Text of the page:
The most common uses of JavaScript are interacting with users, getting information from them, and validating their actions. For example, say we want to put a drop-down menu on the page so that users can choose where they want to go to on our website. The drop-down menu might be plain old HTML, but it needs JavaScript behind it to actually do something with the user's input. Other examples of using JavaScript for interactions are given by forms, which are used for getting information from the user. Again these may be plain HTML, but we might want to check the validity of the information that the user is entering. For example, if we had a form taking a user's credit card details in preparation for the online purchase of goods, we'd want to make sure they had actually filled in their credit card details before we sent them the goods. We might also want to check that the data being entered is of the correct type, such as a number for their age rather than text.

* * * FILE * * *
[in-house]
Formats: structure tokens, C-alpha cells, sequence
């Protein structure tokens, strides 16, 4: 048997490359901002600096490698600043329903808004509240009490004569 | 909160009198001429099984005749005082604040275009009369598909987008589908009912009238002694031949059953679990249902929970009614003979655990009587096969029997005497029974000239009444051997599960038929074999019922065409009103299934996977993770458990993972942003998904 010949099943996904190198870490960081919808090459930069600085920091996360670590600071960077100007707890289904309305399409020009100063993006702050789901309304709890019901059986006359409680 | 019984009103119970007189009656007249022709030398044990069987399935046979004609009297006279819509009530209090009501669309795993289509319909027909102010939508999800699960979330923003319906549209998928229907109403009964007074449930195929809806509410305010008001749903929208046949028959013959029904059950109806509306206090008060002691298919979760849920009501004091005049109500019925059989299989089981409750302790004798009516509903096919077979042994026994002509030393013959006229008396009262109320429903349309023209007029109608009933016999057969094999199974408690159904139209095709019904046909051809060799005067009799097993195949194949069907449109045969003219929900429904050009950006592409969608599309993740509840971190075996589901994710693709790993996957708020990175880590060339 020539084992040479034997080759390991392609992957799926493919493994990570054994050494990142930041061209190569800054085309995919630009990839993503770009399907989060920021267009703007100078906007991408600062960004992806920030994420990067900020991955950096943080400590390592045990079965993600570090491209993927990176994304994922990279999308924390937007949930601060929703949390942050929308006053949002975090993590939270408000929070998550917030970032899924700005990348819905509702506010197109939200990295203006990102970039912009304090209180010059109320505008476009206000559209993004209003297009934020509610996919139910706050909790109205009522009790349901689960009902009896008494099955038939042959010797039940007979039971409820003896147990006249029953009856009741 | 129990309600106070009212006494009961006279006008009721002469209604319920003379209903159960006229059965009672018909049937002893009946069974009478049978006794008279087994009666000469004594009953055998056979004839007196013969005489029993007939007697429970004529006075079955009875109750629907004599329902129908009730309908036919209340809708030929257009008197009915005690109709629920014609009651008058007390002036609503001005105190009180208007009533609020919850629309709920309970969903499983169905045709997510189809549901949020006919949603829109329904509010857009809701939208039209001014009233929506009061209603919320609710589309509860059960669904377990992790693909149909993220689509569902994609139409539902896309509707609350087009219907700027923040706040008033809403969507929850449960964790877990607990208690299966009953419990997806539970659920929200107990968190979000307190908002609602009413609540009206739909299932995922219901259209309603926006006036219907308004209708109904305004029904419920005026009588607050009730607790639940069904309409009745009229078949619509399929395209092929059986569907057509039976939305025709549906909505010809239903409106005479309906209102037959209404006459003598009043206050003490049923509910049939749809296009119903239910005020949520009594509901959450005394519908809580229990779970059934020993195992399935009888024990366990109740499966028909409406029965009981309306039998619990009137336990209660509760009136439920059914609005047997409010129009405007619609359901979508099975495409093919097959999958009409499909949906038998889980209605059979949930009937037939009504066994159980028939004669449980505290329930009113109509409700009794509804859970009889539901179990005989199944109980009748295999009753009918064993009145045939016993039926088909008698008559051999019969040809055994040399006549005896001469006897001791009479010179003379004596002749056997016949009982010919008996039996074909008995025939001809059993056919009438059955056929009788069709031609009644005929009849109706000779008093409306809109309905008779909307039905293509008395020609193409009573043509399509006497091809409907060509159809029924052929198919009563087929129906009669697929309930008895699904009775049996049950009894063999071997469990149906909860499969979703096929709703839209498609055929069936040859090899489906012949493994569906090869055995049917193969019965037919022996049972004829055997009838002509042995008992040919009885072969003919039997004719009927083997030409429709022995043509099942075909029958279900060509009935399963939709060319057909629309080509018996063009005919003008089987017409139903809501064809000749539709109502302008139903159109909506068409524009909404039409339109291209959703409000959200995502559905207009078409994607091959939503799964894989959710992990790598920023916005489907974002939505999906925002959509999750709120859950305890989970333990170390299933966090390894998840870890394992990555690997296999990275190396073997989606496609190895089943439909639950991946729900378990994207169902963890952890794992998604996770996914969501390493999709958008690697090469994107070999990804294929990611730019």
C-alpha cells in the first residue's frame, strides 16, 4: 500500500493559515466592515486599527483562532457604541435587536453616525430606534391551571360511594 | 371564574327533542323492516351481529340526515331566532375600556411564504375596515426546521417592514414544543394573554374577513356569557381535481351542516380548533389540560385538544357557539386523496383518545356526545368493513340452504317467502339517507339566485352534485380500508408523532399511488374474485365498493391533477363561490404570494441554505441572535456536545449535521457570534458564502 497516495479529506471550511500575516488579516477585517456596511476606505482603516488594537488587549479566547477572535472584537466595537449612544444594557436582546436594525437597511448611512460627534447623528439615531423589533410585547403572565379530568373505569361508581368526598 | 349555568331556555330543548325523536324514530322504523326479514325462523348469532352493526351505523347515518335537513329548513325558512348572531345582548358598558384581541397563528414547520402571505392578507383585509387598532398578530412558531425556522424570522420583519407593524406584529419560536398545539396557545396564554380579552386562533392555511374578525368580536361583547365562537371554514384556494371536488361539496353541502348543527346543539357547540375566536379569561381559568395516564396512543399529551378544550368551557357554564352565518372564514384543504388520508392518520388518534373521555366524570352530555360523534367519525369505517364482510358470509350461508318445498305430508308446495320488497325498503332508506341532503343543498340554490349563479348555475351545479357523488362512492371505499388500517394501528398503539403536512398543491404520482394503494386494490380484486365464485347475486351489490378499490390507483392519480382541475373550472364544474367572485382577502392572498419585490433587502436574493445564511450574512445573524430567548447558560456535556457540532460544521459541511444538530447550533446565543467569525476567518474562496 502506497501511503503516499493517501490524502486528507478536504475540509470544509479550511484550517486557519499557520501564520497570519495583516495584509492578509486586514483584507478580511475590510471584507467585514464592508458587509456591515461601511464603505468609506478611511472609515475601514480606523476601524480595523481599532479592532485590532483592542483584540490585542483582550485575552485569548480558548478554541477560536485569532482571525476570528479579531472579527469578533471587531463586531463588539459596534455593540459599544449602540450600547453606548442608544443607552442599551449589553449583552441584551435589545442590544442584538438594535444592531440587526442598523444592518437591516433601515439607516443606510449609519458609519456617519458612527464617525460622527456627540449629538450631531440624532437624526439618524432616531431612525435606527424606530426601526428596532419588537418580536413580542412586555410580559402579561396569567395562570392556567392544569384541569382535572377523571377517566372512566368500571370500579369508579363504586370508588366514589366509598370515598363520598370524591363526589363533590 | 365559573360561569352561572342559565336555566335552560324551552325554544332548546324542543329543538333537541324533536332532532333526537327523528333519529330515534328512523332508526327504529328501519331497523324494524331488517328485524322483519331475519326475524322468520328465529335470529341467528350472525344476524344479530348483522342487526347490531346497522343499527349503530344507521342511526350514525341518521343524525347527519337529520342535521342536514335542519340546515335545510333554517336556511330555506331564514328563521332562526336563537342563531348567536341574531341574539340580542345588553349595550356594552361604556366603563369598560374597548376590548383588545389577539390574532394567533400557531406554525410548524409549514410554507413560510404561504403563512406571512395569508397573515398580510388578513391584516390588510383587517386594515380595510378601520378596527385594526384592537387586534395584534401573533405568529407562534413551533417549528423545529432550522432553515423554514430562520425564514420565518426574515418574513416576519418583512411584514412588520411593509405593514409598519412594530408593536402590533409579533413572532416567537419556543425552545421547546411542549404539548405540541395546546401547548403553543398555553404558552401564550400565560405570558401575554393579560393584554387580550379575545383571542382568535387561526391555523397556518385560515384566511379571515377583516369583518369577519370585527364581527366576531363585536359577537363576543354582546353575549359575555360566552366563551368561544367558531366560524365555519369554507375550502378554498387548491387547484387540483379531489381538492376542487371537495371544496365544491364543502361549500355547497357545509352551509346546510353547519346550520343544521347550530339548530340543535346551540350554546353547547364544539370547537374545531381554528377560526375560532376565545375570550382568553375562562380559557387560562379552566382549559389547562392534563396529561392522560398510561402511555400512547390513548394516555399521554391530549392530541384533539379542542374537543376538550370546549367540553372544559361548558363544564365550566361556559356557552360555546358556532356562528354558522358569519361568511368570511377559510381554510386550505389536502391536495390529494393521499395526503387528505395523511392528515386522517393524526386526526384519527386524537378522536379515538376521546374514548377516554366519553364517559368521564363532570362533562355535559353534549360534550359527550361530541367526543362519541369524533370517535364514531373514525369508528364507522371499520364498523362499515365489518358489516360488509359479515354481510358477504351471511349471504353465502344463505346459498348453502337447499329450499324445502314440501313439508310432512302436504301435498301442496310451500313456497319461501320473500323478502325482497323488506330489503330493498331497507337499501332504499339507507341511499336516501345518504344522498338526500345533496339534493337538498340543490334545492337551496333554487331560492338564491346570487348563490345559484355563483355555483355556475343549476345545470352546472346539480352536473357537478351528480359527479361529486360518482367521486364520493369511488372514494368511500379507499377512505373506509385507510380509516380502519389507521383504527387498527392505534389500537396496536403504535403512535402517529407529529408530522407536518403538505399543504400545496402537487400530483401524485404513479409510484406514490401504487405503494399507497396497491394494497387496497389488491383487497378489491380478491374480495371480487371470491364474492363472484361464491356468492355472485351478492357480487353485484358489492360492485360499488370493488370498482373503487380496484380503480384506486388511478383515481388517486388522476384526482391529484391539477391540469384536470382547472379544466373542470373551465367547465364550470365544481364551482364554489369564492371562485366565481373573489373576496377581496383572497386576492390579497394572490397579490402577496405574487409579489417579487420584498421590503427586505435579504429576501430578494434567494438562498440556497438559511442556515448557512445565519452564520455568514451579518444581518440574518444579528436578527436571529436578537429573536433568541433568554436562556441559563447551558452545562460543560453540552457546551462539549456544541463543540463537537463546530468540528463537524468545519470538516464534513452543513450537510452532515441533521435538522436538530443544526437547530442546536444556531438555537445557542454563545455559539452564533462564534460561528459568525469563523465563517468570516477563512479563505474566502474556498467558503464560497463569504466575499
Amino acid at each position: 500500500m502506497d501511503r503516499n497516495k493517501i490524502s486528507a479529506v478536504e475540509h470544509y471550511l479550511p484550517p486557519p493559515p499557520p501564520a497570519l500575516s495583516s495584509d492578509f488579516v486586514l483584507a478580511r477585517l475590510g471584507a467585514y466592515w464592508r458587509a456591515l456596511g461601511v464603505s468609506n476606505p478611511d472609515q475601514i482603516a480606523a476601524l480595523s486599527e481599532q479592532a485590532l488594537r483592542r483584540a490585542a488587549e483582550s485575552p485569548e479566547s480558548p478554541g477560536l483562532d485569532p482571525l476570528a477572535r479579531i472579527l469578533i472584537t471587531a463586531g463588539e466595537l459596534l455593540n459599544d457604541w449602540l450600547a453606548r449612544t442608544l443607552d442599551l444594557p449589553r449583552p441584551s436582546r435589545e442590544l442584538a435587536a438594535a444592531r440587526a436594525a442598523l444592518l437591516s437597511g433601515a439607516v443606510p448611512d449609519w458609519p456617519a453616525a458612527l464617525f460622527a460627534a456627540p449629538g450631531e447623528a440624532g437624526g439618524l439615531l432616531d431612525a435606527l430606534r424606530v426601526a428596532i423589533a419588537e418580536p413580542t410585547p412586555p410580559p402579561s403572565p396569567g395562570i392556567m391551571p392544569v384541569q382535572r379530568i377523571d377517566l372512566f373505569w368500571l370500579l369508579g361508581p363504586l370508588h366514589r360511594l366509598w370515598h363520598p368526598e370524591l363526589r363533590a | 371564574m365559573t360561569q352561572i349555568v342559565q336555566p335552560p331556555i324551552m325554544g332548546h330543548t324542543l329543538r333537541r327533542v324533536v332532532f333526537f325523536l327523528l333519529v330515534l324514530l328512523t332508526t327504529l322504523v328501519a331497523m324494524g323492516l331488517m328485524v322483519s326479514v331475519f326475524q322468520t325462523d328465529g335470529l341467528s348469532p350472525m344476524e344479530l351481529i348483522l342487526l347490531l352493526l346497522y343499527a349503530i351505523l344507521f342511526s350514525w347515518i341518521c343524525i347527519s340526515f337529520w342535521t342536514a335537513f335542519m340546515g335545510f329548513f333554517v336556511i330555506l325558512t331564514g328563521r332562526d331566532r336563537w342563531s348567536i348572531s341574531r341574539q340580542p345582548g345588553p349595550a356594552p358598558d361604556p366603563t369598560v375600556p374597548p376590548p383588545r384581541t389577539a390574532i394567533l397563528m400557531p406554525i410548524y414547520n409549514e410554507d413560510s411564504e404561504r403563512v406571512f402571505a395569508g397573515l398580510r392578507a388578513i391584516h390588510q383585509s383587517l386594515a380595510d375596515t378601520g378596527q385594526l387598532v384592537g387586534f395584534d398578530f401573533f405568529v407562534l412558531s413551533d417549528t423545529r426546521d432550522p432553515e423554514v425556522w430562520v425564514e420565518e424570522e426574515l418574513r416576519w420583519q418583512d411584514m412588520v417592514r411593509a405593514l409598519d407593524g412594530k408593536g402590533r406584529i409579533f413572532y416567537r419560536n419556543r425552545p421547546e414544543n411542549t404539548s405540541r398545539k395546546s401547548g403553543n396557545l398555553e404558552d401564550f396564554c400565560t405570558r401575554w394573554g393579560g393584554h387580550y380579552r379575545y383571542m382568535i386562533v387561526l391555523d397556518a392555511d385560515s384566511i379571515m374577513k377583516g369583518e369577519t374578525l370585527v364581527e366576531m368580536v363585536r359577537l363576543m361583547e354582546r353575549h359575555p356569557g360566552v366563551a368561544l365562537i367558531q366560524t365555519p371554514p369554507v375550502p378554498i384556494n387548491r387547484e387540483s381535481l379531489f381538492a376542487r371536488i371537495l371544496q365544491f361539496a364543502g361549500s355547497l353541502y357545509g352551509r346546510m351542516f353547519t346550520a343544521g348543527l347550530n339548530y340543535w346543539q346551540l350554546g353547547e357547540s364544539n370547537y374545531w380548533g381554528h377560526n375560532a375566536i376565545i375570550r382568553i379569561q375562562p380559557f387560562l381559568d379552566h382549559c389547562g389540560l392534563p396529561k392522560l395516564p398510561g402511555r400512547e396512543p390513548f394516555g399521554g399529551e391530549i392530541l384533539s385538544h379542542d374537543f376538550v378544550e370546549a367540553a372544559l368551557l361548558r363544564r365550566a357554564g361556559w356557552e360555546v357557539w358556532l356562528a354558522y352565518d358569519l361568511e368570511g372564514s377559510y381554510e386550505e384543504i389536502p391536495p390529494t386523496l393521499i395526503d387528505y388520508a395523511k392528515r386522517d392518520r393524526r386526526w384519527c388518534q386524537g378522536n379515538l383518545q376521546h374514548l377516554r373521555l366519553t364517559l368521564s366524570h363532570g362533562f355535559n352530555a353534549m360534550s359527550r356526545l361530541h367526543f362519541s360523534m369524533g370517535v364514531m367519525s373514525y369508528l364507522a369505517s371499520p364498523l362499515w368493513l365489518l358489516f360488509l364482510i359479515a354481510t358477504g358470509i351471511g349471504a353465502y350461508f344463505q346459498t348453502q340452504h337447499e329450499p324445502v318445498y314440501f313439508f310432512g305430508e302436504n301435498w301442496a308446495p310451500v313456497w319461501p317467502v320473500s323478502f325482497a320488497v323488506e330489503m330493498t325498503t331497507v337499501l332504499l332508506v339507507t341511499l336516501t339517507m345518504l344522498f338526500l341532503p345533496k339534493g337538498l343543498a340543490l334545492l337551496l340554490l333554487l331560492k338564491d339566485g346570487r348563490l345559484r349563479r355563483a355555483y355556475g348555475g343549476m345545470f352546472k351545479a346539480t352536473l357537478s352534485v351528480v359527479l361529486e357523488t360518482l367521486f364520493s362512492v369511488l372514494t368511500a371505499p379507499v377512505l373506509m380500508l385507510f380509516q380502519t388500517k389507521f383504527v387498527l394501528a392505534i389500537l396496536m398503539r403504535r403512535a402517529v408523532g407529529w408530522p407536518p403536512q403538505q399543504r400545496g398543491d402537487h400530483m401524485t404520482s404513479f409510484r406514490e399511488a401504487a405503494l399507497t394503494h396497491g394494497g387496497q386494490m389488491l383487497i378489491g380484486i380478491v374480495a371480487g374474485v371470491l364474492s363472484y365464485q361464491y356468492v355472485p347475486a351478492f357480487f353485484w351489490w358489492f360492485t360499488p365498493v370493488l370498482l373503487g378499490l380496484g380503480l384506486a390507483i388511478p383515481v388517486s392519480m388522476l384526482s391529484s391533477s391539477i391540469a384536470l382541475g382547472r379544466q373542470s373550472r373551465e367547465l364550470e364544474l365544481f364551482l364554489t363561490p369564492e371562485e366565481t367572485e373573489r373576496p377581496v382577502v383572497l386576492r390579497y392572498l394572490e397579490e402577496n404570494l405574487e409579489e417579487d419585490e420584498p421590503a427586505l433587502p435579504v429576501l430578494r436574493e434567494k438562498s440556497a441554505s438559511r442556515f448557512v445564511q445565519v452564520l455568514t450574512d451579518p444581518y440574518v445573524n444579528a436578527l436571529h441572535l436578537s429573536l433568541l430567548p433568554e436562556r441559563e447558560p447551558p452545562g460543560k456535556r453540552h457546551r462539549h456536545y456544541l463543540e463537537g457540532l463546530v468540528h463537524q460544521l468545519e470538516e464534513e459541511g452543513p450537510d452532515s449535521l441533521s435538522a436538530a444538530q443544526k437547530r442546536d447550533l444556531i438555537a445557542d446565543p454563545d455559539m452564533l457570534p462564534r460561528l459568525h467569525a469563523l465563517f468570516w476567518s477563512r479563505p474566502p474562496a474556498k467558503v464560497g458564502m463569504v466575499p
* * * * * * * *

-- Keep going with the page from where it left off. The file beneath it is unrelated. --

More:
JavaScript can also be used for various "tricks." One example is switching an image in a page for a different one when the user rolls her mouse over it, something often seen in web page menus. Also, if you've ever seen scrolling messages in the browser's status bar (usually at the bottom of the browser window) or inside the page itself and wondered how they manage that, this is another JavaScript trick that we'll demonstrate later in the book. We'll also see how to create expanding menus that display a list of choices when a user rolls his or her mouse over them, another commonly seen JavaScript-driven trick.

Tricks are OK up to a point, but even more useful are small applications that provide a real service. For example, a mortgage seller's website that has a JavaScript-driven mortgage calculator, or a website about financial planning that includes a calculator that works out your tax bill for you. With a little inventiveness you'll be amazed at what can be achieved.